Eleven stumbling blocks laid in Bornheim

Eleven stumbling blocks laid in Bornheim
Eleven stumbling blocks laid in Bornheim

Memory of Nazi victims in the foothills
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Daughters witness the laying of the stumbling block for their mother in Bornheim

Gunter Demig lays stumbling blocks for the Scheuer and Sax families. Ruth Sax’s daughters help him with this.
Photo: Axel Vogel

Eleven more stumbling blocks now commemorate victims of National Socialism from Bornheim. The daughters of a woman who is now being remembered even came to the Roisdorf district.

There are certainly better reasons to come to Bornheim from the USA. But there are probably few that are more important. In the presence of descendants, seven stumbling blocks (see info box) for members of the Scheuer and Sax families were laid on Bonner Strasse in Roisdorf on Monday afternoon.

With a few blows of a rubber mallet, Stolperstein creator Gunter Demnig immortalized the memory of the butcher and cattle dealer Michael Scheuer from Metternich, his wife Adele Scheuer from Sindorf and their children, grandchildren and son-in-law Jacob Julius Sax. The latter had 1931 married the Scheuer daughter Else.

The last family members made it out of Germany in May 1939

After two sons of Michael and Adele Scheuer had already emigrated to the USA in the 1920s, the remaining family members gradually followed in the 1930s, when the oppression of people of the Jewish faith by the Nazi state became more and more intense. Michael and Adele Scheuer finally made it out of Germany with their granddaughter Ruth, who was born in 1937 and is the daughter of Else and Julius Sax – in May 1939, just four months before the start of the Second World War.

Terri Pazoruick, one of Ruth Sax’s three daughters, said they were honored to be transferred. She actually died this year. Bornheim’s city archivist Jens Löffler was able to establish contact with the family while researching the funeral home in the USA. “It’s a blessing for us,” continued Pazoruick, who came to Bornheim with her sisters from the USA. All three assisted Demnig in laying the stumbling blocks for their ancestors. Pazoruick thanked everyone who made this possible.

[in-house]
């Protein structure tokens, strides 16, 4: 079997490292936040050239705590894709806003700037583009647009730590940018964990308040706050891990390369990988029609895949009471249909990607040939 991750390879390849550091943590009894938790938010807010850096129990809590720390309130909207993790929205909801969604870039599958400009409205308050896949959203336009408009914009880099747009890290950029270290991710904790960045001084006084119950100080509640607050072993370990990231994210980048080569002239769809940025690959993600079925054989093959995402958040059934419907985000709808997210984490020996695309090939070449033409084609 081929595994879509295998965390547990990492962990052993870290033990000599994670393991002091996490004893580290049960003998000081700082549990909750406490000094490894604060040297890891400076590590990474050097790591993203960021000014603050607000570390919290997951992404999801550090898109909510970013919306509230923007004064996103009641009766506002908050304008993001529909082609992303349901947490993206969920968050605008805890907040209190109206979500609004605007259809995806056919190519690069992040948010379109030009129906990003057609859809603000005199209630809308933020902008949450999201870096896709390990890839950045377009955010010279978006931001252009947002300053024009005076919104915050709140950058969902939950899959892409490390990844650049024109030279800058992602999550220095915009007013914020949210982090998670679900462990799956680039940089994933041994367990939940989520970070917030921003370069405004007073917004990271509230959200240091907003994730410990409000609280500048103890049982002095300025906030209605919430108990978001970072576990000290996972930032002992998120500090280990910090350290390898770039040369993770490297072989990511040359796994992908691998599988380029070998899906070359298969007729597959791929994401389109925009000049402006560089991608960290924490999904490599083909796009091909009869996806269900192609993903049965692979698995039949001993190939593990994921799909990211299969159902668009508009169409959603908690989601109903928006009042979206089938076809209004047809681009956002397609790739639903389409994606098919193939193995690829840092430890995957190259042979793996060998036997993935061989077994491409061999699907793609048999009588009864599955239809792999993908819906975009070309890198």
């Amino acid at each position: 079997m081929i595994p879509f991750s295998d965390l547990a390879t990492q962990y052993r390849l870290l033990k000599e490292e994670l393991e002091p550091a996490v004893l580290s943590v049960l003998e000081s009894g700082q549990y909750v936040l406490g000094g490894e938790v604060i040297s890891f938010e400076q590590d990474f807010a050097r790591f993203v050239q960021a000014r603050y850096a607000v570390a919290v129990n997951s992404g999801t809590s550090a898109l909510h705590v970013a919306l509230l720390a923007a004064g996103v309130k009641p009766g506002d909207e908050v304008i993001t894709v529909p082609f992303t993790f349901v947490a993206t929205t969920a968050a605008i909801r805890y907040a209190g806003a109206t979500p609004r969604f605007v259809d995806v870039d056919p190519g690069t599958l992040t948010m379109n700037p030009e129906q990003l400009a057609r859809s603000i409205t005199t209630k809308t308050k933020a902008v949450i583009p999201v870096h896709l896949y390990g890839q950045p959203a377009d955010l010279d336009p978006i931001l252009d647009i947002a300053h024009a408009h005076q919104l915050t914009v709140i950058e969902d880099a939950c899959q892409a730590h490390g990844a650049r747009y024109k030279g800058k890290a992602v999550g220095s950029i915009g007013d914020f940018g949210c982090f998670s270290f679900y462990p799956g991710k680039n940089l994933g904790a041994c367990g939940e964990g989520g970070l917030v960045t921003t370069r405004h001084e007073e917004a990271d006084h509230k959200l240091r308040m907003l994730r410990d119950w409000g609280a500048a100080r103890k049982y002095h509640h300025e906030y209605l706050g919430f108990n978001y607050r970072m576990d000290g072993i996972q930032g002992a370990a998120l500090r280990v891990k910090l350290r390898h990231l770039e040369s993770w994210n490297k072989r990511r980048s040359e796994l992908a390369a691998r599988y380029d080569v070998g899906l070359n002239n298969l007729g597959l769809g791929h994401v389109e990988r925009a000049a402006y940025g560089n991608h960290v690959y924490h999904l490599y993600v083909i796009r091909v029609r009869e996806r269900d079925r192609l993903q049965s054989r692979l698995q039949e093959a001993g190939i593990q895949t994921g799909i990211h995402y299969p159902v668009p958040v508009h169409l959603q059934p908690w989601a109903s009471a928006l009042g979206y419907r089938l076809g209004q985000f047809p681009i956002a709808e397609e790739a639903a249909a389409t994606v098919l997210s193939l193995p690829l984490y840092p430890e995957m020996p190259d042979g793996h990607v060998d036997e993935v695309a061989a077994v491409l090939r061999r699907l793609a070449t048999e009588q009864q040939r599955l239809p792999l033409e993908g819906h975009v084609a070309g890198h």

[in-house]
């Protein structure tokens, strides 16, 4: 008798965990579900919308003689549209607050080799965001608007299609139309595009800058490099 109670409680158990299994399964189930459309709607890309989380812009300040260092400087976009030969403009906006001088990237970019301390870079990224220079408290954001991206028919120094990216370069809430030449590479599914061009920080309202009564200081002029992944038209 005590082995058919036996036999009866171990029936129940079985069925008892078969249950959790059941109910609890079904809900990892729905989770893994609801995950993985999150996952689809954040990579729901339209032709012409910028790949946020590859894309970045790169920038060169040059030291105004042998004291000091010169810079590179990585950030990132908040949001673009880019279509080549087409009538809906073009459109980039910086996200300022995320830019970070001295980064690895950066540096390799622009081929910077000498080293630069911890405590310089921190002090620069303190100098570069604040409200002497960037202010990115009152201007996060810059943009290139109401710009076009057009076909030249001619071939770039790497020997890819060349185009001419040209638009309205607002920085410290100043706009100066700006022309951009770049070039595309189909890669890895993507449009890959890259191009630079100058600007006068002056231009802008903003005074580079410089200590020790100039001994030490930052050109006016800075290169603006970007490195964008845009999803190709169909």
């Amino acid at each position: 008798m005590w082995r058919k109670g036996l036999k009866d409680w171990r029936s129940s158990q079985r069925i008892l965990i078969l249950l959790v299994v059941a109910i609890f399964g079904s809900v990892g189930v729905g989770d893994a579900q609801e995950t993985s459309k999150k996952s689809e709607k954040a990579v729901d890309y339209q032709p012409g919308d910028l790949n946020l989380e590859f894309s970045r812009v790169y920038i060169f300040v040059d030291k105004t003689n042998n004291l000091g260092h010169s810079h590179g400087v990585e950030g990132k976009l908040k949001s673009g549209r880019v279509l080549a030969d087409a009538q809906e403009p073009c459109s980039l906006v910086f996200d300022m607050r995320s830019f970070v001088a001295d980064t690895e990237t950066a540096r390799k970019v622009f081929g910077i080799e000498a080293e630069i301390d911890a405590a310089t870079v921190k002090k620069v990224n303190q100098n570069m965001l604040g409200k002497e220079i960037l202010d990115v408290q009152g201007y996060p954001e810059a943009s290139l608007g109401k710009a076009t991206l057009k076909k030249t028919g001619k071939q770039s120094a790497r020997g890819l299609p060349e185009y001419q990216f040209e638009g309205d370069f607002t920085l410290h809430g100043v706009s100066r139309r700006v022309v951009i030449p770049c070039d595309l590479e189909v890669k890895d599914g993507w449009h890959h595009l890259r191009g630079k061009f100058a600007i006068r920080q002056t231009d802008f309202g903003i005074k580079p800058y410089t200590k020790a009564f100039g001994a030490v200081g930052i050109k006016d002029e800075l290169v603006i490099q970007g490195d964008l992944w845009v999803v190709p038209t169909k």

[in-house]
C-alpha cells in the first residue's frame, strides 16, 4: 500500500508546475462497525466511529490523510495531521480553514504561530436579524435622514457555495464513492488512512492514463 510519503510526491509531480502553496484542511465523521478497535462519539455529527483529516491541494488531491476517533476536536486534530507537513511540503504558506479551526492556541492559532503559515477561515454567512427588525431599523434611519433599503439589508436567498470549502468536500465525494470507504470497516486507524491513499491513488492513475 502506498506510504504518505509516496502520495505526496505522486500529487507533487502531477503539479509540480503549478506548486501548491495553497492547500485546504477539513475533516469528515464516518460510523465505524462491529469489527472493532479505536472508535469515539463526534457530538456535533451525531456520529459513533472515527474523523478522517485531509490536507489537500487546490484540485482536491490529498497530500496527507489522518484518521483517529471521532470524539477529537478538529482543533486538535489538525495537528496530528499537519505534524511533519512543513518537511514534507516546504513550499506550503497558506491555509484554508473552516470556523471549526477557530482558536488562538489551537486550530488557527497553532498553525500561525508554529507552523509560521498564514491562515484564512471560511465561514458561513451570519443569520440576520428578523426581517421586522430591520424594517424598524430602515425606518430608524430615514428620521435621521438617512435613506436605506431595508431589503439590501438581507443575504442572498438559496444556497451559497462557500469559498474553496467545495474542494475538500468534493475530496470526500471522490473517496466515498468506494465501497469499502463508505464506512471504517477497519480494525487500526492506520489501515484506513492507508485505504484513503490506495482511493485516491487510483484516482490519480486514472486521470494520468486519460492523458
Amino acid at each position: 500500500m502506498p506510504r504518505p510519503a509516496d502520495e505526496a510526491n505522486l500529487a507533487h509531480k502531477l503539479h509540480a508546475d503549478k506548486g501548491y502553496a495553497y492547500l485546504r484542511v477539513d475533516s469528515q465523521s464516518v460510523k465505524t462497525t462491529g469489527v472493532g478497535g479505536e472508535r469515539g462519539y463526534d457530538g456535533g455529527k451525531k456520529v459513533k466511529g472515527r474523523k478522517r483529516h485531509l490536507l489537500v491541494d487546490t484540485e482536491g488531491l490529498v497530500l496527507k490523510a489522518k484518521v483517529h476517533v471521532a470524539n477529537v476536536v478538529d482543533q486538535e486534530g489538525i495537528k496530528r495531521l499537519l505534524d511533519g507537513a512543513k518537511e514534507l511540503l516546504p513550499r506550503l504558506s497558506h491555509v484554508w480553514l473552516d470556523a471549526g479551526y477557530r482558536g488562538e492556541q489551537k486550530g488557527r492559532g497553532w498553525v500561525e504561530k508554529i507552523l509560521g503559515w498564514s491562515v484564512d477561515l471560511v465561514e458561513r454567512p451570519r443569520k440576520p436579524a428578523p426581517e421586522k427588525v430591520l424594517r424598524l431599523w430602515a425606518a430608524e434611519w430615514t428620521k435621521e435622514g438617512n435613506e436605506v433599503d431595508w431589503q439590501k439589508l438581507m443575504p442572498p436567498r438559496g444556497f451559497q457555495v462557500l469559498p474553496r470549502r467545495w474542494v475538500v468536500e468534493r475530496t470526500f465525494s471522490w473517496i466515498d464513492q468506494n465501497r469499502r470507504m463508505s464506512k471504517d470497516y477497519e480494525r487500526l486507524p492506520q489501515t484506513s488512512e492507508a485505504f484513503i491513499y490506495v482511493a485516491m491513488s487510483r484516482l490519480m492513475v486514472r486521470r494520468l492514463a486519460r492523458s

This also includes Renate Mangels from Roisdorf. She had informed the city of the fate of the Scheuer and Sax families. Because: Her grandfather hid Michael and Adele Scheuer along with their granddaughter Ruth in the basement of his house until they managed to escape, as she reported. Her mother often told the family about it, so Mangels.

The Scheuer and Sax families were thus spared the fate of the Katz family. They were murdered by the National Socialists. On Monday, Demnig laid three stumbling blocks in front of a house on Secundastrasse for them. According to the city administration, this was the center of Jewish life in Bornheim. The first synagogue had been in the backyard since the end of the 18th century.

Murdered in the Theresienstadt concentration camp at the age of 84

After the construction of the new synagogue on Königstraße in 1866 – this was set on fire on the evening of November 10, 1938 – the original simple prayer room was used as a religious school until 1885 and then demolished.

Next to it was the house where the butcher Moses Katz from Kall, his wife Sibilla and their daughter Marta lived. In February 1942, all three were taken to the assembly camp in Bonn-Endenich and from there in July to the Maly Trostinez extermination camp south-east of Minsk, where they were murdered. Another stumbling block was laid in the ground on Monday in memory of Amalia Nathan in front of her house on Königstrasse. The then 84-year-old was deported to the Theresienstadt concentration camp (Czech Republic) in July 1942 and murdered there.

With the stumbling blocks laid on Monday, there are now 78 of them in Bornheim. According to Löffler, it will not have been the last. The research on Nazi victims from Bornheim continued. He’s always happy to hear tips from the community. According to Löffler, it was the first time that stumbling blocks were laid for people who were not murdered by the National Socialists but were able to flee in Bornheim last year. But these people were also victims of the regime, said Bornheim’s mayor Christoph Becker. “Fate like that of the Scheuer and Sax families remind us to adopt a humane refugee policy,” he said.

Flowers as a final greeting

Laying a stumbling block costs 120 euros. This includes the costs for material, production, organization, laying, transport and travel. As in previous years, citizens had again agreed to sponsor a stone.

Including the married couple Henriette and Horst Becker. They financed a stone from the Scheuer and Sax families. Henriette Becker explained that she thinks it is very good that people who had to flee are also remembered. As a final greeting, she had just laid a flower on the freshly laid stones on Bonner Strasse in Roisdorf.

The article is in German

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